Calix Consumer Connect uses a long-established industry standard, TR-069, to give telcos visibility into their customers' homes, down to the device level, so they can remotely diagnose problems.
That isn't anything new. But offering smaller telcos the ability to deliver more sophisticated customer support without deploying a lot of hardware and software is a change, says Jeff Heynen, directing analyst for broadband and video at Infonetics Research Inc.
"The software-as-a-service piece is definitely new," Heynen says. "They are hosting all the equipment to make this service possible for Tier 3 and smaller telcos, who don't want to have to spend all that capital to get something up and running."
The need for this kind of service is increasing, says Teresa Mastrangelo, analyst with Broadbandtrends LLC , because customers of all telcos have more in-home devices to access broadband services and expect them all to work.
"The home environment is getting more complicated and this is a fairly simple service that will help telcos address that with their customers," Mastrangelo says. That will improve customer retention rates and could conceivably be a new source of revenue, she adds.
Calix is positioning Consumer Connect as the second jewel in the Compass crown, alongside Flow Analyze, which lets telcos determine exactly what kind of traffic is traversing their networks. Together the services are designed to let telcos be more intelligent in designing, delivering and supporting their broadband services to compete more effectively while also operating more efficiently, says Geoff Burke, senior director of corporate marketing for Calix. (See Calix Jumps Into SaaS.)
Burke foresees new revenue potential -- something for which smaller telcos are pretty desperate -- in the form of new broadband services that target heavy video users, gamers or other groups with a more upscale service.
And that's where the analysts are less rosy in their outlook. While such services have been discussed for several years now, the industry has yet to see them materialize, Heynen observes, and the primary benefit of a service such as Calix Consumer Connect might initially be the cost savings of reducing truck rolls and improving customer retention -- both affect the bottom line but neither generates badly needed new revenue dollars.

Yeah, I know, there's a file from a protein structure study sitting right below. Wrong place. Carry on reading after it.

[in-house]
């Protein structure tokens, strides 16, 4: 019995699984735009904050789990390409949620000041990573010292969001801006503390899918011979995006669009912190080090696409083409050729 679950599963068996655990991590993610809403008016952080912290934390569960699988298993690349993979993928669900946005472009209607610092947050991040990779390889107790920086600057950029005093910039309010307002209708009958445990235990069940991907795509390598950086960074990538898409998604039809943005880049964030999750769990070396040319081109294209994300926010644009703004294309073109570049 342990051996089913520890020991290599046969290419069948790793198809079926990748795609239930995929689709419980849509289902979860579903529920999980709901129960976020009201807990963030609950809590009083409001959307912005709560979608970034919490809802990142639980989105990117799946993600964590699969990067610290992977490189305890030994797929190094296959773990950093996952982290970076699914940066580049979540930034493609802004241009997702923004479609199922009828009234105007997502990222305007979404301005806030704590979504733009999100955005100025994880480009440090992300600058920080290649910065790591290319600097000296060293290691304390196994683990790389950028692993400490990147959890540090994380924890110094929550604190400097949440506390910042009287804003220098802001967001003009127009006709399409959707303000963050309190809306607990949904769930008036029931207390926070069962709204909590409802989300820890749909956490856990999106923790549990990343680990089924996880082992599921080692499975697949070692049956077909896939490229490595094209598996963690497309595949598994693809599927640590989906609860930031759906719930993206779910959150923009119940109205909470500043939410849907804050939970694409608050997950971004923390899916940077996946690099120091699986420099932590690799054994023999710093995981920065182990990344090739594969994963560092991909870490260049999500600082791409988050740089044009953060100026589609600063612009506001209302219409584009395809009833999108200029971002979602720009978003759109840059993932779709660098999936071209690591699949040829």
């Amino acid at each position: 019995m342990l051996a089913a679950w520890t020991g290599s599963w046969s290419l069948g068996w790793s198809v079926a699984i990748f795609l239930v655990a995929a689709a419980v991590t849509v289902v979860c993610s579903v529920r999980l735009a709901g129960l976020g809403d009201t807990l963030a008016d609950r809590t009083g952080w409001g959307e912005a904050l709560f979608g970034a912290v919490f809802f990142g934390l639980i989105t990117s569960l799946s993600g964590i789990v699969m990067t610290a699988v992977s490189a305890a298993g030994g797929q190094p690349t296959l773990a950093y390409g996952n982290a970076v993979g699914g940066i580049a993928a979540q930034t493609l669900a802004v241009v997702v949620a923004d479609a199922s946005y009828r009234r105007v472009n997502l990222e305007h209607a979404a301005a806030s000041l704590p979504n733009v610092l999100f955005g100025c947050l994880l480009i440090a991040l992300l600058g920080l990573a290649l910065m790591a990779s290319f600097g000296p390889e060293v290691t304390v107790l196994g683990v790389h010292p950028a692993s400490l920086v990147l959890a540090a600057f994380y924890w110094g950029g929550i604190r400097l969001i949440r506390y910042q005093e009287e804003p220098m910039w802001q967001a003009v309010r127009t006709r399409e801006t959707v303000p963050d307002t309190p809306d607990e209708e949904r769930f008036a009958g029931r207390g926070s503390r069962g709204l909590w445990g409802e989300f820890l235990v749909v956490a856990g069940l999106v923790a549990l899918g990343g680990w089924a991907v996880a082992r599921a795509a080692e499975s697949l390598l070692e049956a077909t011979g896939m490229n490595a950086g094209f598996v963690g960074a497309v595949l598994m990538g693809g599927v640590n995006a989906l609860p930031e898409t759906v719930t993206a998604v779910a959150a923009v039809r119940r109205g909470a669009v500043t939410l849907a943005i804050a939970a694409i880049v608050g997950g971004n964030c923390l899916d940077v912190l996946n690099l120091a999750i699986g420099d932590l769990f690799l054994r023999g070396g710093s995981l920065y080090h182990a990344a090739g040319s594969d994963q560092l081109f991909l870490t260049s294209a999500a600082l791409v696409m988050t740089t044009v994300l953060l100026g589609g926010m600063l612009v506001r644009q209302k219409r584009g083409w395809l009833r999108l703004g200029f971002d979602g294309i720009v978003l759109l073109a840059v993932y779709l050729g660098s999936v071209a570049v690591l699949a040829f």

Mastrangelo believes that as broadband penetration peaks and subscriber growth slows, there will be movement to higher-value broadband services targeting those willing to pay more to download their movies or get an advantage in a video game.
"And I think they might be able to charge a dollar or two a month for a higher level of customer service," she speculates. "It's really no different than offering security service or other value-added services."
Why this matters
Smaller telcos and the vendors who serve them are both hurting. The former are facing the same wireline revenue loss that larger telcos have while also seeing the decline in federal subsidy dollars. As a result, they are spending less, which is squeezing companies such as Calix. Efforts to help smaller telcos find new revenues and operate more efficiently could loosen the purse strings, and help both parties through a tough patch. (See Calix Lowers Q2 Estimates and Calix Posts $7.5M Loss in Q1.)
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— Carol Wilson, Chief Editor, Events, Light Reading